One of the most powerful signs of hope are all of the young people of color standing up for what is right and for a better future for their children, despite the odds against them, in movements like Black Lives Matter, which gives many of us a hopeful vision of long-term racial progress, right in the face of the repressive racism of the current regime. I also find hope in the black pastors who are willing to speak truth to power to protect these young people both in their churches and beyond the pulpit, offering both salt in the streets and light to the society.
Those are some more examples of hope, but there are many others:
- The shifting of our collective imagination caused by the ongoing 2020 primary season around what could be accomplished on issues like wealth inequality, structural racism, and especially health care and climate change
- Unprecedented diversity in the new Congress and specific new leaders like Rep. Lucy McBath, a champion for gun safety after losing her son to racist gun violence, as well as new diverse leadership in state governments like Minnesota’s Lieutenant Governor Peggy Flanagan — now the highest ranking Native American official in any state.
- Greta Thunberg, the 16-year-old Swedish climate activist who has been nominated for the Nobel Peace Prize and named to the Time 100 most influential people just this week, and so many of her generation who led the Youth Climate Strike on March 15 as part of the #FridaysForFuture movement
- The new space for talking about faith in politics that isn’t the religious right, created by Mayor Pete Buttigieg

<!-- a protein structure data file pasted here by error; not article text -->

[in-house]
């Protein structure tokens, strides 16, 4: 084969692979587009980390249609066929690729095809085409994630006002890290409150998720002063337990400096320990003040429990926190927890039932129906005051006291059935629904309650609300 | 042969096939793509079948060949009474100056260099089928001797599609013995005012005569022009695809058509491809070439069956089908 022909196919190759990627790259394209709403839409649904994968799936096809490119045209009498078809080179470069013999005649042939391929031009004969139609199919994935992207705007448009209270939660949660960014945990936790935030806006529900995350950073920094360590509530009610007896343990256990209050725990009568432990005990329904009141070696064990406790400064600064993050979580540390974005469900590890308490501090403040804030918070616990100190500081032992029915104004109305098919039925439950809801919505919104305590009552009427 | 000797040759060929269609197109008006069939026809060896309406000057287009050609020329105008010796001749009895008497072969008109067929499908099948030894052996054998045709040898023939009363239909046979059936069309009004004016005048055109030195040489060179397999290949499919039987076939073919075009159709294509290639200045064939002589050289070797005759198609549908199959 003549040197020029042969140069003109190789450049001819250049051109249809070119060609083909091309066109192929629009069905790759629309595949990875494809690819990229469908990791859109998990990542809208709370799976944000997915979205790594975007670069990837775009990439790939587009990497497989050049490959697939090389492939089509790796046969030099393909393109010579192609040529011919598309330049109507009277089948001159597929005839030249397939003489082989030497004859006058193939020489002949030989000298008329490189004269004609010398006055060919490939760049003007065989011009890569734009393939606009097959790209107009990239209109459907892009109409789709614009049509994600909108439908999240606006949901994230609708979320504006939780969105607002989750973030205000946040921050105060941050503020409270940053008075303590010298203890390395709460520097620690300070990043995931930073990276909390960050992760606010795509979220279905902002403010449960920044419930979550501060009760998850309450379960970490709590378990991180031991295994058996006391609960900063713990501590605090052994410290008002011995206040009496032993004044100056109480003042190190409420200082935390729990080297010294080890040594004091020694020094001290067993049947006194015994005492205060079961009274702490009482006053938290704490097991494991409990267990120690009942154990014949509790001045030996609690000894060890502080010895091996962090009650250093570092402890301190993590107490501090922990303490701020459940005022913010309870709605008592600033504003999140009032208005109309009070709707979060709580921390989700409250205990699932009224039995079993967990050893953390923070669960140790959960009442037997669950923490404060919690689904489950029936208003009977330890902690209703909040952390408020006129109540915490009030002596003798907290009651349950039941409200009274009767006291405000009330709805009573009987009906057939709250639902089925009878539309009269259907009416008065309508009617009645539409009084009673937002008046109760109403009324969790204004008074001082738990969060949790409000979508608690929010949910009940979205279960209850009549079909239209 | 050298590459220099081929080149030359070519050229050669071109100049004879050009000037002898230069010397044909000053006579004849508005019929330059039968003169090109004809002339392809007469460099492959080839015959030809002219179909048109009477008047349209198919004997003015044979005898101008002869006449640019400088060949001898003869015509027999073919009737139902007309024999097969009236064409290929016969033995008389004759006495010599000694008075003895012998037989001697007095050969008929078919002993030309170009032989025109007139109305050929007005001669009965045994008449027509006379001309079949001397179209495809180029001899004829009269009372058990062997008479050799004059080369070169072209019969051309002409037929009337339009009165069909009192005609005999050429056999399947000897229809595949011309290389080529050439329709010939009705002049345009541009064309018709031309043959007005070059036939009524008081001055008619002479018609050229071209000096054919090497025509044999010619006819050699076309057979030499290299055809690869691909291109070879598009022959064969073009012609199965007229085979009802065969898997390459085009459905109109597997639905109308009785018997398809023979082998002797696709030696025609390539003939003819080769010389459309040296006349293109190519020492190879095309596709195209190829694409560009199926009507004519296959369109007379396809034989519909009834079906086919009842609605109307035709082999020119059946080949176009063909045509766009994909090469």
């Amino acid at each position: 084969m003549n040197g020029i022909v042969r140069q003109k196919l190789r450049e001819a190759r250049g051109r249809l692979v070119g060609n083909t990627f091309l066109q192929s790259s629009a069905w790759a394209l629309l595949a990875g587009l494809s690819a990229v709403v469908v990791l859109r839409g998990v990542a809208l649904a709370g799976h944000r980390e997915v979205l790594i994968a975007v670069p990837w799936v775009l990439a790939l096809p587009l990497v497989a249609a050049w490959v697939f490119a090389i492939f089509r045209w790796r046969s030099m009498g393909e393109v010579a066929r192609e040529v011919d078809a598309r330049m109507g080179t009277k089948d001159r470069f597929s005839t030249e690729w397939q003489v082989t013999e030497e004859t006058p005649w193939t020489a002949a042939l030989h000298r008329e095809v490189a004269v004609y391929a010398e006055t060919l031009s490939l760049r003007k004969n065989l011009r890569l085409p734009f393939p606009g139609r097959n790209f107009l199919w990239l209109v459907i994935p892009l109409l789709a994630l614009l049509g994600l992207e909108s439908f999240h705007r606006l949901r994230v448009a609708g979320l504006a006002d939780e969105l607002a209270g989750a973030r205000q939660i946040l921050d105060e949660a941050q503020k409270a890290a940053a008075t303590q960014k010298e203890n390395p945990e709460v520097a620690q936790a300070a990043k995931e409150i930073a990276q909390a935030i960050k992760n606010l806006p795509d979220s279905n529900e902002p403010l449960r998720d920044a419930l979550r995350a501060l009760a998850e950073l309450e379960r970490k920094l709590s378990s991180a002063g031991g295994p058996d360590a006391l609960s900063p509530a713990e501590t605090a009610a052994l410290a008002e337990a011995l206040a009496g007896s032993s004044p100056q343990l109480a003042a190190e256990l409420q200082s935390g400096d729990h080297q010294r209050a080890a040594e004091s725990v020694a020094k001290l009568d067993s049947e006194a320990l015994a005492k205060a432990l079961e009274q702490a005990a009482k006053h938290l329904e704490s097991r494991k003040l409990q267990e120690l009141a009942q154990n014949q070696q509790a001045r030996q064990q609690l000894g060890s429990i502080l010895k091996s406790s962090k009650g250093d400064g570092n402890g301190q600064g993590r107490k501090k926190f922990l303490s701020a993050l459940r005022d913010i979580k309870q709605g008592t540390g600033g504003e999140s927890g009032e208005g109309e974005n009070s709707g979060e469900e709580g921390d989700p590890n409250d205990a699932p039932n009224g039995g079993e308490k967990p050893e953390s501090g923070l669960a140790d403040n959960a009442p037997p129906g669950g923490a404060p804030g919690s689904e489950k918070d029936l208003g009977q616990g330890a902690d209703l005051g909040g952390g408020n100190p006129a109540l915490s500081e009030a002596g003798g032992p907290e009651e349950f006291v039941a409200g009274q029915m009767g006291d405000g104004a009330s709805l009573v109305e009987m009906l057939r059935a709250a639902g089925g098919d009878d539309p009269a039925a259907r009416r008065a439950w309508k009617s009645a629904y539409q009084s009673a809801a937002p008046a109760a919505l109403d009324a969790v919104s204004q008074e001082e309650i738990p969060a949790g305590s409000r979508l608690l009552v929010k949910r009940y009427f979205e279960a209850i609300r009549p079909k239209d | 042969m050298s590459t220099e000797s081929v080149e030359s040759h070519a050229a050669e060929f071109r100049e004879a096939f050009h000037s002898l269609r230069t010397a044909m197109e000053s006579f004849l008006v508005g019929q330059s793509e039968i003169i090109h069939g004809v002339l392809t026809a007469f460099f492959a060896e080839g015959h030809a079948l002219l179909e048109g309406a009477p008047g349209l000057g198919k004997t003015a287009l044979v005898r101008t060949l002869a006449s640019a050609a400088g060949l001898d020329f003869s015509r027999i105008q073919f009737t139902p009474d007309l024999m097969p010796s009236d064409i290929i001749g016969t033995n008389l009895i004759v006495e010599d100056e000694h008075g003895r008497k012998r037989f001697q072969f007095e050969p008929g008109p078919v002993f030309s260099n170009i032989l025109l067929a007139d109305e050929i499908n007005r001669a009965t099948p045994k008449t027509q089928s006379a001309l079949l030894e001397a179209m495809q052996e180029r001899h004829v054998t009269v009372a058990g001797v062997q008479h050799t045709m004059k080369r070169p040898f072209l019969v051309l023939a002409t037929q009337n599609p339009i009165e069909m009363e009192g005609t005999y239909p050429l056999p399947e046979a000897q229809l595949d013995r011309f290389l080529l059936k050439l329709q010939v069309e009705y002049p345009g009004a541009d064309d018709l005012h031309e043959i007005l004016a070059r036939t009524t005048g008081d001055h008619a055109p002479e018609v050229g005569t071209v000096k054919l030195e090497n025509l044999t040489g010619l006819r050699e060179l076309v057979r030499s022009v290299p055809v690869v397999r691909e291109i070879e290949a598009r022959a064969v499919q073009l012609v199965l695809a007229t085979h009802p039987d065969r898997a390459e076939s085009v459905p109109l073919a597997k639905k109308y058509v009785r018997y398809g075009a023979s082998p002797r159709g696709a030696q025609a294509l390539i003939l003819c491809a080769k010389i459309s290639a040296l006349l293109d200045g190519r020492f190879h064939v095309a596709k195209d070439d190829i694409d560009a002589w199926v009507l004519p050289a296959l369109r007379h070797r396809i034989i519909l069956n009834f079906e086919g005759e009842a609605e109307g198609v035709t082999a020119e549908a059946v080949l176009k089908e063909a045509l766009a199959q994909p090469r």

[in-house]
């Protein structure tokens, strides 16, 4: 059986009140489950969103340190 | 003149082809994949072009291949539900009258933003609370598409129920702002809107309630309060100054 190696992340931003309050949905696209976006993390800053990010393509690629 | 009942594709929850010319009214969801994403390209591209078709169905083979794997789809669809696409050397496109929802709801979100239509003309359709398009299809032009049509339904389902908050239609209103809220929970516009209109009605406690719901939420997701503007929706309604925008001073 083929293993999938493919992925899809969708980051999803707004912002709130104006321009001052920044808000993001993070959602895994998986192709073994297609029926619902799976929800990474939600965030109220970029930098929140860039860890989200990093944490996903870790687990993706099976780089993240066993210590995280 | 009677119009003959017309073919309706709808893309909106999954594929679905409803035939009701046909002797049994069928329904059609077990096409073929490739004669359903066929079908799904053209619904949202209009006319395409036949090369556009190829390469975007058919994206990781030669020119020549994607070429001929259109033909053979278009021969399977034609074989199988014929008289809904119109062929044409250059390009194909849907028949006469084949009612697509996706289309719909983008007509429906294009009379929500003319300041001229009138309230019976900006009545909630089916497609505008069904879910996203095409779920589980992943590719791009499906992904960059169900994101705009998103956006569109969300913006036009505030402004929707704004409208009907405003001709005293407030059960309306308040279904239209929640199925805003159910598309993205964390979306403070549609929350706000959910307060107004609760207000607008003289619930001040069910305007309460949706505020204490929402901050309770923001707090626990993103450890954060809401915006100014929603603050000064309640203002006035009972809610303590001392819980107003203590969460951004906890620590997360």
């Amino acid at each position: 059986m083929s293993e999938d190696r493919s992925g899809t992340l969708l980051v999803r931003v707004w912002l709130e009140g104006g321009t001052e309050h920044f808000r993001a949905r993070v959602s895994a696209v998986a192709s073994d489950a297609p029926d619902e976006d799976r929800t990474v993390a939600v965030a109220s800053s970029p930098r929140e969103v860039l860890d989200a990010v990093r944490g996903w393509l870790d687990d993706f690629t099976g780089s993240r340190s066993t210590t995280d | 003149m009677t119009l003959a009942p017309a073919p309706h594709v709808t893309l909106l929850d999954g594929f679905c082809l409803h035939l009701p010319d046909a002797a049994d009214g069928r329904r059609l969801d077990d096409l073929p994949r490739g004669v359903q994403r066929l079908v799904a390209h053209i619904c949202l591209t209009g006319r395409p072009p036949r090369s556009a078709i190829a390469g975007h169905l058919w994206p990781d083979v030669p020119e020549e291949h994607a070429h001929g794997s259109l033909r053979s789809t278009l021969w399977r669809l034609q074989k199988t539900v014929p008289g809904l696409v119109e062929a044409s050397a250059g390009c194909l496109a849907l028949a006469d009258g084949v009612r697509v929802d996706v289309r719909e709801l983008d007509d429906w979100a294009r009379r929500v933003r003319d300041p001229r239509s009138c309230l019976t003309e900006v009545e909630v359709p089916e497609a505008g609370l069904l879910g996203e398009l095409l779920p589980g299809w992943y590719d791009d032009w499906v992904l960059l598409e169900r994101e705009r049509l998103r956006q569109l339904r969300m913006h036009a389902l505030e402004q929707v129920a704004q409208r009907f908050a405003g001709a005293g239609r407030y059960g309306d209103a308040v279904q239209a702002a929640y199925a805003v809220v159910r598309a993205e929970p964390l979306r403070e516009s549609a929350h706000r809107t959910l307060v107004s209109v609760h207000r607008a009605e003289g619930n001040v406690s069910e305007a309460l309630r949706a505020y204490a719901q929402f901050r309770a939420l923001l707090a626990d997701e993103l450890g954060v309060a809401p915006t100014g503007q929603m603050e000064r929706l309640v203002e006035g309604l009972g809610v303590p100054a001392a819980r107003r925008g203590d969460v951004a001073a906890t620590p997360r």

- Amendment 4 restoring voting rights to people formerly convicted of felonies, supported by groups and people ranging from The Christian Coalition of America to The Florida Conference of Catholic Bishops, and progressive faith groups, by both evangelicals who believe that God gives us second changes and the ACLU who believes in human rights.
- A very hopeful meeting just occurred at the Vatican, with energy from both grassroots leaders from the global south and cardinals from the Catholic church — and with the blessing of Pope Francis — to commit to a future of creative non-violent action to resolve our many human conflicts.
Such examples are not perfect, but they do give us hope for a different kind of future than we have today. And just like private pain, there are signs of hope at the personal, family, and community level that never get covered in the media but change the lives of the people who experience them.
So even when things seem at their most hopeless, when we feel as Jesus’ disciples and loved ones felt on Good Friday, we remember that hope isn’t just a feeling that comes and goes. Hope is so much more than optimism. It is a decision we make based on what we call faith, and it’s a decision we can and need make each day. Or, as my dear friend, evangelist Tony Campolo, loves to preach, “It’s Friday, but Sunday’s comin!” So Happy Easter to all of you. Christ is risen! Christ is risen indeed.